Having a higher seed offers several advantages. Since the first seed plays the eighth seed, the second seed plays the seventh seed, the third seed plays the sixth seed, and the fourth seed plays the fifth seed in the playoffs, having a higher seed generally means one will be facing a weaker team. The team in each series with the better record has home court advantage, including the First Round. This means that, for example, if the team who receives the 6 (six) seed has a better record than the team with the 3 (three) seed (by virtue of a divisional championship), the 6 seed would have home court advantage, even though the other team has a higher seed. Therefore, the team with the best regular season record in the league is guaranteed home court advantage in every series it plays. For example, in 2006, the Denver Nuggets won 44 games and captured the Northwest Division and the #3 seed. Their opponent was the #6 seeded Los Angeles Clippers, who won 47 games and finished second in the Pacific Division. Although Denver won its much weaker division, the Clippers had home-court advantage and won the series in five games.
The playoffs follow a tournament format. Each team plays a rival in a best-of-seven series, with the first team to win four games advancing into the next round, while the other team is eliminated from the playoffs. In the next round, the successful team plays against another advancing team of the same conference. Thus, all but one team in each conference are eliminated from the playoffs. Since the NBA does not re-seed teams, the playoff bracket in each conference uses a traditional design, with the winner of the series matching the 1st and 8th seeded teams playing the winner of the series matching the 4th and 5th seeded teams, and the winner of the series matching the 2nd and 7th seeded teams playing the winner of the series matching the 3rd and 6th seeded teams. In every round except the NBA Finals, the best of seven series follows a 2-2-1-1-1 home-court pattern, meaning that one team will have home court in games 1, 2, 5, and 7, while the other plays at home in games 3, 4, and 6. For the final round (NBA Finals), the series follows a 2-3-2 pattern, meaning that one team will have home court in games 1, 2, 6, and 7, while the other plays at home in games 3, 4, and 5. The 2-3-2 pattern in the NBA Finals has been in place since 1985.
The final playoff round, a best-of-seven series between the victors of both conferences, is known as the NBA Finals, and is held annually in June. The victor in the NBA Finals wins the Larry O'Brien Championship Trophy. Each player and major contributor -- including coaches and the general manager -- on the winning team receive a championship ring. In addition, the league awards an NBA Finals Most Valuable Player Award.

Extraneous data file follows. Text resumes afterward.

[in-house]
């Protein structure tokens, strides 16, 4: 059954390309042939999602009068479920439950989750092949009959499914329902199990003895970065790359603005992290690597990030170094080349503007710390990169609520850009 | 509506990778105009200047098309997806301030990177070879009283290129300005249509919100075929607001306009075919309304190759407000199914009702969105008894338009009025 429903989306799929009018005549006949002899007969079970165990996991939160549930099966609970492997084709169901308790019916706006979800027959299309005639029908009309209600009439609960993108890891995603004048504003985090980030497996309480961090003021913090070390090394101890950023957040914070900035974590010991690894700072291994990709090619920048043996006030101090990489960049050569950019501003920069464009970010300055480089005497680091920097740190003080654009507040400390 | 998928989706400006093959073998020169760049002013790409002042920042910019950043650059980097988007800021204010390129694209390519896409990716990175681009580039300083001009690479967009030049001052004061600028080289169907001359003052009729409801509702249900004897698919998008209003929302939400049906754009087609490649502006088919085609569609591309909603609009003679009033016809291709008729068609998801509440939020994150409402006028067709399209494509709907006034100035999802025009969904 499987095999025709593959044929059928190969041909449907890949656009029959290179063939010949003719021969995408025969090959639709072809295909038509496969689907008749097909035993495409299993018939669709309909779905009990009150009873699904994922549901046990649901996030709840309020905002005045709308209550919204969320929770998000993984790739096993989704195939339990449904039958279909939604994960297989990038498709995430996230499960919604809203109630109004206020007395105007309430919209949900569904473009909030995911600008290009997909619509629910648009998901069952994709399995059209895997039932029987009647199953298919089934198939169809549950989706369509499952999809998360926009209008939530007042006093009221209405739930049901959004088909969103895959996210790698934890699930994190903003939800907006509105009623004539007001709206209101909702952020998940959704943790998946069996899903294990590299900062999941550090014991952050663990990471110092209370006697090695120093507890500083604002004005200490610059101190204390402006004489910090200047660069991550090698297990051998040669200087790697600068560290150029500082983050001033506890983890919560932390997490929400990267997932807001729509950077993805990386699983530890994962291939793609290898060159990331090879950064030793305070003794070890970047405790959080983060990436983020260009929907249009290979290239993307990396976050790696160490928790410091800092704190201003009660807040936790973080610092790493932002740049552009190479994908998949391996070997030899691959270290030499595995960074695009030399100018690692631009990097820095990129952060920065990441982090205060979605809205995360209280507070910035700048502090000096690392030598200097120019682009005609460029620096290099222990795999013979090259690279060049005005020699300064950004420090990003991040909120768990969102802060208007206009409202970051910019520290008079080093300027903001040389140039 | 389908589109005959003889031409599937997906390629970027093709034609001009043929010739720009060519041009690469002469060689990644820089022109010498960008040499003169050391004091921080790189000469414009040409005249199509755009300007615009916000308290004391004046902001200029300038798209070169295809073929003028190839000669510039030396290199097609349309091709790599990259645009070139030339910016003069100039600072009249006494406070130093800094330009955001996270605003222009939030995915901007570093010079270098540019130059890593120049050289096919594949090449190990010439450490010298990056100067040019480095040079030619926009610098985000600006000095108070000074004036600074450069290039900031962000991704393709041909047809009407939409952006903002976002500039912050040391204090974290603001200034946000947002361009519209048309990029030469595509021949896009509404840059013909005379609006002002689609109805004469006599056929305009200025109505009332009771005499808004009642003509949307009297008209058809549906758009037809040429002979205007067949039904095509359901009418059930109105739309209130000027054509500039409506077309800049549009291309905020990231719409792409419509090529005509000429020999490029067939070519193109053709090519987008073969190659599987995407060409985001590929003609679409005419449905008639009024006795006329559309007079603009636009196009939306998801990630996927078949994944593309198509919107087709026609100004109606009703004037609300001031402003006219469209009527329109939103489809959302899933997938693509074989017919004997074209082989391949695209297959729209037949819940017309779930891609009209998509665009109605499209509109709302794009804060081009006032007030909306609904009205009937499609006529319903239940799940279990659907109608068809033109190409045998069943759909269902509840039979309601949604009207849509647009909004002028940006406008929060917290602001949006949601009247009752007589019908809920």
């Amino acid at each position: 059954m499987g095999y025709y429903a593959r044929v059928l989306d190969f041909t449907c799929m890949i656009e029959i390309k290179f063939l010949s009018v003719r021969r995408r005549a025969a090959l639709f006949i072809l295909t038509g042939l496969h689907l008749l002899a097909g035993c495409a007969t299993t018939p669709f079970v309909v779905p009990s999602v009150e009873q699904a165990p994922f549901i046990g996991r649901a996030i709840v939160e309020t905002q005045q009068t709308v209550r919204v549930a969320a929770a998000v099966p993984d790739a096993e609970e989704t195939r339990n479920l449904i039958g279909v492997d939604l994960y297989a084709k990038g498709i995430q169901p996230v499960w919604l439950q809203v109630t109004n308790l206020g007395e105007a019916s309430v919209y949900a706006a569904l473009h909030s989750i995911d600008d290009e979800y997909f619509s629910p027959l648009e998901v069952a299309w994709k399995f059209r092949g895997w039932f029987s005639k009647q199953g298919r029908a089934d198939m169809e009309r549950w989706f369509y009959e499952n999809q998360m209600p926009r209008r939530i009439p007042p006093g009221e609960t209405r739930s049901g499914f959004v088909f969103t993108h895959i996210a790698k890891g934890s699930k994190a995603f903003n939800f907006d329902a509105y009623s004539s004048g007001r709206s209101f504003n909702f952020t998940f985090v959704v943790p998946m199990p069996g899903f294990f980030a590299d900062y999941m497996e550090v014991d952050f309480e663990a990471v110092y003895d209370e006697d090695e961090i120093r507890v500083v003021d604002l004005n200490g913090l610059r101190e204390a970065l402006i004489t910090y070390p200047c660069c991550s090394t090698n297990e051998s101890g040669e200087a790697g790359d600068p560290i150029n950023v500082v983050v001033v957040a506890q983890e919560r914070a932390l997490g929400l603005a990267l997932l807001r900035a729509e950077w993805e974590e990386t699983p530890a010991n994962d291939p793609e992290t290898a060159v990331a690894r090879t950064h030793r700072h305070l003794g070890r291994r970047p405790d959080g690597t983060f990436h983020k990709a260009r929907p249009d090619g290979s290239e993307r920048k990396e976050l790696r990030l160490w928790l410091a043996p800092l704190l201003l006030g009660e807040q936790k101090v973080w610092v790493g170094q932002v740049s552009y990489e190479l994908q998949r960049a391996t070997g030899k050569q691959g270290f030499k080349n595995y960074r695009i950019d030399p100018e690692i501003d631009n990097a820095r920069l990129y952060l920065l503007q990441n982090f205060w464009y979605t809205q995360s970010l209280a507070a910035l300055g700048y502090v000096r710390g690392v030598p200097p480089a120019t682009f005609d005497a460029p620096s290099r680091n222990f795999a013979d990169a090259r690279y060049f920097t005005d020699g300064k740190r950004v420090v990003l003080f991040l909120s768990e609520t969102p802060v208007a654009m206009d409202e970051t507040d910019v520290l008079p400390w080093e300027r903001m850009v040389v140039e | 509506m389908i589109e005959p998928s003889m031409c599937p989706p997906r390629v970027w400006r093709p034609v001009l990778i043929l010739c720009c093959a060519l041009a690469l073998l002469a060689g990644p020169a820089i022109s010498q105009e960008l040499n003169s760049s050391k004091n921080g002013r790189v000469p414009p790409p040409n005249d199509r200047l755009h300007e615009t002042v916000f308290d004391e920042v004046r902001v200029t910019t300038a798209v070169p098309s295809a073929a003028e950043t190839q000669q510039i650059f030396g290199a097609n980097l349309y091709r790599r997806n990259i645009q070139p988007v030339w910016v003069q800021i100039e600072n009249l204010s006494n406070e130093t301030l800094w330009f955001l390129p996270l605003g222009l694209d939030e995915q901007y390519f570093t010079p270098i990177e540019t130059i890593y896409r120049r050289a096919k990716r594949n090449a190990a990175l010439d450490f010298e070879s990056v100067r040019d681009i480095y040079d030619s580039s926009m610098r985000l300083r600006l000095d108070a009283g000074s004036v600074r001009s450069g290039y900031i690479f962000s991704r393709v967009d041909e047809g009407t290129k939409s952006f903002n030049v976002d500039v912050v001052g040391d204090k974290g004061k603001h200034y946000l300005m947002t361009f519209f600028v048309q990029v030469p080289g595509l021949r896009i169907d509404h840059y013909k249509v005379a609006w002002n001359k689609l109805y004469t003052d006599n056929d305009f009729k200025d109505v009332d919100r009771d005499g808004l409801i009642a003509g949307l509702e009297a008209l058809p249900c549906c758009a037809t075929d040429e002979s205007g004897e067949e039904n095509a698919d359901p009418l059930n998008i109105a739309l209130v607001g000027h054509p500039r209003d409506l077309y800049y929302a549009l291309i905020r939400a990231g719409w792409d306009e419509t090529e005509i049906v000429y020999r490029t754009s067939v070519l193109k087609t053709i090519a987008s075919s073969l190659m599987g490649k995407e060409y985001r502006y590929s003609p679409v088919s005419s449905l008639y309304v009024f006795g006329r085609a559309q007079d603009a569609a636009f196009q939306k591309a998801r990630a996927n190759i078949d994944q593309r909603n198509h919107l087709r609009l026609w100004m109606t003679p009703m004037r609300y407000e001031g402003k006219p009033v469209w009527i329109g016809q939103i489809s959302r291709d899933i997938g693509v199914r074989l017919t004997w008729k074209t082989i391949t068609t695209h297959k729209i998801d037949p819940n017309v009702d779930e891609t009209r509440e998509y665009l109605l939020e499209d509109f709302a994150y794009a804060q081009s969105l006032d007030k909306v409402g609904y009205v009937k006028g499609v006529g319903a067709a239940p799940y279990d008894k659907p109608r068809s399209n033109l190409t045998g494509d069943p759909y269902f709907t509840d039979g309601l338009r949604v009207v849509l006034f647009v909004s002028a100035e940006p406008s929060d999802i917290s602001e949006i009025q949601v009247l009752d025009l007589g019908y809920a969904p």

On August 2, 2006, the NBA announced the new playoff format. The new format takes the three division winners and the second-place team with the best record and rank them 1-4 by record. The other 4 slots are filled by best record other than those other 4 teams. Previously, the top three seeds went to the division winners.
The NBA has lost a lot of its popularity due to widely publicized problems within the league. In 1998, Sports Illustrated reported on the large number of players, including few of the league's stars, who exhibited a general lack of personal and social responsibility by fathering multiple children with multiple women in many different cities across the country.
The league is monitoring on-court behavior to ensure athletes are not displaying gang signs to other players. This effort follows suspicions that Boston Celtics player Paul Pierce made a "menacing" gesture, in April 2008, towards the Atlanta Hawks' bench. (Yet, Celtics general manager Danny Ainge denied that it was a gang sign and said that the hand signal was a sign used within the team.) Pierce apologized, however, the league fined him $25,000. The Los Angeles Times reported July 15, 2008 that the league would inspect videotapes of games to determine whether players or officials used gangster hand signs.